The argument doesn't really hold up, mostly because of the success of ObamaCare. When Bill Clinton tacked right after 1994, he had no unpopular, left-wing, gigantic new government program to defend. And, what's more, (perhaps in part because of his smaller majorities) he hadn't governed in as partisan and divisive a way as Obama has. And while the left liked Clinton, he didn't have as far to fall in their estimation -- in contrast to Obama, in whom the left (correctly) saw a fellow ideologue.
The White House can hope that someone out here is starting to think that the President is "mature" or "pragmatic." But as to the latter, Americans aren't stupid -- they've lived through the last two years and they understand that Obama isn't at heart a pragmatist. As for "mature," well, his peevish press conference from a day or so ago, petulantly blaming both Republicans and Democrats, pretty much drives the stake through the heart of that claim.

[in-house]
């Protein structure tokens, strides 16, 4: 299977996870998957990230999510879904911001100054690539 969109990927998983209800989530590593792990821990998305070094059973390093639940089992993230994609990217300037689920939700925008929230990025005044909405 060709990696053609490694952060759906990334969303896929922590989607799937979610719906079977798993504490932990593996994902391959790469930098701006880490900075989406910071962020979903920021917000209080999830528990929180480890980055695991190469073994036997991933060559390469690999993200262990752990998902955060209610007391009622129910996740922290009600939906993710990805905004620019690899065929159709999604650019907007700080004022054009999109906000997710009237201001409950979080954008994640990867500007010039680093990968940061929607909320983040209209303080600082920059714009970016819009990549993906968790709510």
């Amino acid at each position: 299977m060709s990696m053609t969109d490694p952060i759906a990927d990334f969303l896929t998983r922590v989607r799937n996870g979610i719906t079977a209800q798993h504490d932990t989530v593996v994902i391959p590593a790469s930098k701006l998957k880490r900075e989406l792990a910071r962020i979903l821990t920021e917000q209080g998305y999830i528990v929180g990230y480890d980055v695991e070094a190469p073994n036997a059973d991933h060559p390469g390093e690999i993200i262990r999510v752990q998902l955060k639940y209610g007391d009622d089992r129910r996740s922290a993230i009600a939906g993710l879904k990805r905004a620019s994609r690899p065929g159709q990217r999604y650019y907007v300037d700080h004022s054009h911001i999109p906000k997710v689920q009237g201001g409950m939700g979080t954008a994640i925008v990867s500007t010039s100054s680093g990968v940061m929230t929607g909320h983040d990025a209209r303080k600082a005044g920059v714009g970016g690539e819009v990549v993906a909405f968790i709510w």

It's hard to remember any other president, at least in recent memory, behaving that way. And it's easy to see why Democrats are angry at him. They take tough votes to advance his (liberal) agenda, lose their House majority, and then are denounced by the guy for whom they walked the plank. Niiiice.
There's no doubt that the tax deal is good for President Obama -- insofar as it increases the chances of an economic recovery, which will positively impact his bid for re-election.